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Legal Dominican Immigrant to be Deported for 28-Year-Old Crime

Friday, October 29, 2010

With the United States deporting more immigrants than ever before -- almost 400,000 over the past year -- some of New York's elected officials and immigrant advocates are trying hard to draw attention to cases that, to them, seem blatantly unjust.

Dominican immigrant Eligio Valerio is one of them. He is a taxi driver and soon-to-be grandfather who has been working legally in the United States with a green card for decades. But last week, immigration officers made an early morning visit to his home. They took him into custody and began deportation proceedings because of a 1982 gun conviction. He has told advocates he kept an illegal gun in the Washington Heights bodega he had back then for protection. He did no jail time, just three years probation. But now, almost 30 years later, his name is on a list of criminal aliens to be deported.

Valerio was released on bail Thursday, and at a press conference, he made a brief, and almost tearful, statement thanking the press and local and state elected officials for the attention they have drawn to his case. City Councilman Ydanis Rodriguez said, while stabbing his finger angrily into the air, that he is happy this happened to Valerio, "because Valerio is like Rosa Parks." With a heavy, Dominican accent Rodriguez explained, "He's the perfect person to be used as a sample, as a role model of why immigration law is broken and it has to be fixed."

Together, Rodriguez, City Council Member Diana Reyna and State Assemblyman Adriano Espaillat listed everything they believe is wrong with what has happened to Valerio: 

Valerio is being deported for a crime for which he was sentenced only to probation and, since then, he has raised an American family and, they say, has been an upstanding, tax-paying, legal resident of the United States.

When Valerio was first taken into custody, Rodriguez says he was told he would be moved to detention in Texas. Immigrant advocates have long objected to a detention system that moves detainees all over the country with little notice, particularly among New York's immigrant advocate community -- because once a detainee is moved away from New York it is not only much harder to speak with family members, it is more difficult to obtain a lawyer. Immigration detainees are not automatically provided with a lawyer and it is easier to get one in New York than in many other locations. Valerio was able to get a lawyer and make bail, instead of being moved, in part because his daughter works at a law firm and a lawyer there got on the case immediately, according to Council member Rodriguez.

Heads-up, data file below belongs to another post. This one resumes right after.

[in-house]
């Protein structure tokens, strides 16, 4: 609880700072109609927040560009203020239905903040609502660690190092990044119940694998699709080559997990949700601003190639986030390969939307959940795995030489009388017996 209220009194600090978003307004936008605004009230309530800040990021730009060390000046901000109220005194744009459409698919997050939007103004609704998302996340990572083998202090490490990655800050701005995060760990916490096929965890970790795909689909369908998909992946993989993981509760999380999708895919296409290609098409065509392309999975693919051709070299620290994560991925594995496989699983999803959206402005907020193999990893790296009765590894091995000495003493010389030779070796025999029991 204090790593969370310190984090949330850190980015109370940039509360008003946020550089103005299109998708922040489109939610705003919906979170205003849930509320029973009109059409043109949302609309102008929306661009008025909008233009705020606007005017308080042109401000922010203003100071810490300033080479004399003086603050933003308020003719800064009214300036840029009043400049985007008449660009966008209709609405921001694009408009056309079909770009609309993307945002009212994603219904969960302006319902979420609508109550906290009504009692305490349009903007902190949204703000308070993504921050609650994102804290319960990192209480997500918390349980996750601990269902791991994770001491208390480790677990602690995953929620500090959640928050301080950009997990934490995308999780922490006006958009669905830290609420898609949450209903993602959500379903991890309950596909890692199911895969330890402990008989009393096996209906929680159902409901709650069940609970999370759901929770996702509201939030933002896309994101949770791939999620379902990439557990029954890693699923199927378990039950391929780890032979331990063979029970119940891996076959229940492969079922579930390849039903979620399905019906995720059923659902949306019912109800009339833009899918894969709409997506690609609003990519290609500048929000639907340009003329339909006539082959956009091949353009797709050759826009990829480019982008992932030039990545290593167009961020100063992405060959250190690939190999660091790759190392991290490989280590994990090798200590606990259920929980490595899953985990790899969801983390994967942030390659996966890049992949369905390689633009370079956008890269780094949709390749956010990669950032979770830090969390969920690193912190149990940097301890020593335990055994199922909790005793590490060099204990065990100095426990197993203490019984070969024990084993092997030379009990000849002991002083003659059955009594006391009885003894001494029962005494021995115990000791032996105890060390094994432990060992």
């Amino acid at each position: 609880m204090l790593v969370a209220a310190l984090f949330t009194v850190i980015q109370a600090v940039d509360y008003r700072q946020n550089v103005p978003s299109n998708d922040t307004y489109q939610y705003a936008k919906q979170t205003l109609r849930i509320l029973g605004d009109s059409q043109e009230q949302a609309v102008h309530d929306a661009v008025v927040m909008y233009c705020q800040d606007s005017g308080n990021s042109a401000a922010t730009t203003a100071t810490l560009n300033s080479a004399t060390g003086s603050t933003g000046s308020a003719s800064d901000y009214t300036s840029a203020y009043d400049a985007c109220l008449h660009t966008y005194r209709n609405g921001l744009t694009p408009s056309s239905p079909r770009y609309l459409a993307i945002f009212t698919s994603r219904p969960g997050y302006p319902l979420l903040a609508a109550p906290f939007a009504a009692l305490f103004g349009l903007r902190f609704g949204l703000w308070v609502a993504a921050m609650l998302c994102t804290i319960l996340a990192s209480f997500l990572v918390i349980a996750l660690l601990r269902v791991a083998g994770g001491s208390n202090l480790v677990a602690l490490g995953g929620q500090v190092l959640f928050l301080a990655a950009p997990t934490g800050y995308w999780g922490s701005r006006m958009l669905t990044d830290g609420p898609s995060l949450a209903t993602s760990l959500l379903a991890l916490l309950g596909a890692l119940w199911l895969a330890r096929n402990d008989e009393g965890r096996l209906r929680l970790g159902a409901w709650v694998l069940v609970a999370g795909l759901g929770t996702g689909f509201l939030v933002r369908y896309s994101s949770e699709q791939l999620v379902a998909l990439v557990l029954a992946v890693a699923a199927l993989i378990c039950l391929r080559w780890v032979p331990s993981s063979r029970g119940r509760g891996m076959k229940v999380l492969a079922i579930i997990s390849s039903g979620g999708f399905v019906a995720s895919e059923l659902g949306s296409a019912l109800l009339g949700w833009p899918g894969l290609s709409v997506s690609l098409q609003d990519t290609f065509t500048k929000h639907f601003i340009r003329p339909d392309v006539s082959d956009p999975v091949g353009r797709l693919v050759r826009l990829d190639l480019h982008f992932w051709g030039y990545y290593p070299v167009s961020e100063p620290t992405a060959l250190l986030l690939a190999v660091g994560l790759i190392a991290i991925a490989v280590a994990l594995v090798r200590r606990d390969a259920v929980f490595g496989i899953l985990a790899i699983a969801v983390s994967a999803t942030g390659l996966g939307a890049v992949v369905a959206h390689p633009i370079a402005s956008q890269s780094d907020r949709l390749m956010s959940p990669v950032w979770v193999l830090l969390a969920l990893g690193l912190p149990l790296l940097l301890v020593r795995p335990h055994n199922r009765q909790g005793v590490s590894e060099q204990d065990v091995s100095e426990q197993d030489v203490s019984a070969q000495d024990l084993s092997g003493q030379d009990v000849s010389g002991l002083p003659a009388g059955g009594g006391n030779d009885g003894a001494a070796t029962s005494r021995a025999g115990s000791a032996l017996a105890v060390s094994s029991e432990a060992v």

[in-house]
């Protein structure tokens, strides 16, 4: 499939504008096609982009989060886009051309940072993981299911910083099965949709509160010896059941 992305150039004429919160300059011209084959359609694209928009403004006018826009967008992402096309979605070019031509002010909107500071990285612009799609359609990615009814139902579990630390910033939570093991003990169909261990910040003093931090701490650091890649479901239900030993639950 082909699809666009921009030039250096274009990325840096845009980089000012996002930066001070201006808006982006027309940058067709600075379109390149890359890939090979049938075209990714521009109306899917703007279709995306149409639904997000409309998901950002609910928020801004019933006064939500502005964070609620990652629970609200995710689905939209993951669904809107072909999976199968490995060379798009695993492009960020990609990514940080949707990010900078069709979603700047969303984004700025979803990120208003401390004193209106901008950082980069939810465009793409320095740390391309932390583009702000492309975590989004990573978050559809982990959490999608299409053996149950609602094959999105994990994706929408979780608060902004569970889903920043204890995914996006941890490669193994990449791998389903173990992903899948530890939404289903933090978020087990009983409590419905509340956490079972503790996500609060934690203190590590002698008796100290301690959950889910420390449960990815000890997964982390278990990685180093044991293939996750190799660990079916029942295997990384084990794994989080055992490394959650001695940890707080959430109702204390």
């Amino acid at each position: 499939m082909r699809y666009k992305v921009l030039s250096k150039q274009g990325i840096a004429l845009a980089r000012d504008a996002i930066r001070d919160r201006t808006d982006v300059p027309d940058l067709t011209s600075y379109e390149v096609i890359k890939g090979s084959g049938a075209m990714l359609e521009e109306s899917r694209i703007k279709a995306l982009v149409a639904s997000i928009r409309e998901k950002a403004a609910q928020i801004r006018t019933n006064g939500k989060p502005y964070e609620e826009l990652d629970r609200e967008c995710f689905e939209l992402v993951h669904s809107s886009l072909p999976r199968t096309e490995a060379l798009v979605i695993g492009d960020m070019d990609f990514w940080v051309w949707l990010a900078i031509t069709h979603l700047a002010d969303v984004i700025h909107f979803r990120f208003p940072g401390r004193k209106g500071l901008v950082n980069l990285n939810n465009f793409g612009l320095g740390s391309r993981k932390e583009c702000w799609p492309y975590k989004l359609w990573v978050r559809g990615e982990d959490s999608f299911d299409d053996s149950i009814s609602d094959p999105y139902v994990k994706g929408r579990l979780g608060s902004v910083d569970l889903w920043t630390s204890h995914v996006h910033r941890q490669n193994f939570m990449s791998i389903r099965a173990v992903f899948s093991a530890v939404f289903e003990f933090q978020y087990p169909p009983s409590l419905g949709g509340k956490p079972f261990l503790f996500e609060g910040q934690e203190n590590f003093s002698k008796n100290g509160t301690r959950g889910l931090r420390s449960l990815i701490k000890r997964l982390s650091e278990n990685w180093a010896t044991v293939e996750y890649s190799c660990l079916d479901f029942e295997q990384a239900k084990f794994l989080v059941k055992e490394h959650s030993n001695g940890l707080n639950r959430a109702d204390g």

Valerio himself said in Spanish at the press conference that other inmates he met while in detention had too little access to telephones and that reaching family members was like 'reaching for the sky.'

And Valerio is a father and will be a grandfather within weeks, and the Department of Homeland Security is potentially breaking up his family without attention to any of the details of his case. Since the 1996 immigration reforms, anyone who is convicted of a certain class of crimes loses the right to stay in the U.S., almost entirely without regard to his subsequent behavior or to the circumstances of his life. Advocates want more discretion for immigration judges.

Opponents of immigration reform support the deportation of immigrants who have committed crimes, whether or not family members are left behind. They say the Obama administration is doing too little to enforce immigration laws.

Obama administration officials are pushing for immigration reform that includes a path to citizenship for immigrants here illegally, as well as more discretion in cases involving families. But they have said that, in order to enact that kind of reform, the federal government has to step up enforcement of existing laws. Meanwhile, immigrant advocates say the Department of Homeland Security is deporting the very immigrants President Obama has said he wants to allow to stay here with increasing speed. And they see Eligio Valerio as the perfect example.

One possible remedy for Valerio would be for New York Governor Paterson to pardon his conviction. Earlier this year, Paterson initiated a pardon panel with the aim of pardoning immigrants whose crimes were minor and who have otherwise been upstanding citizens. The New York Immigration Coalition is contacting the state about Valerio's case.

Public officials are also using Valerio's case to warn against what they see as the dangers of the federal Secure Communities program, which New York is signed up for but is not yet using. Secure Communities allows police to submit the fingerprints of anyone they arrest to immigration officials. The Department of Homeland Security says this will allow them to identify and detain immigrants who commit crimes, with the goal of deporting them.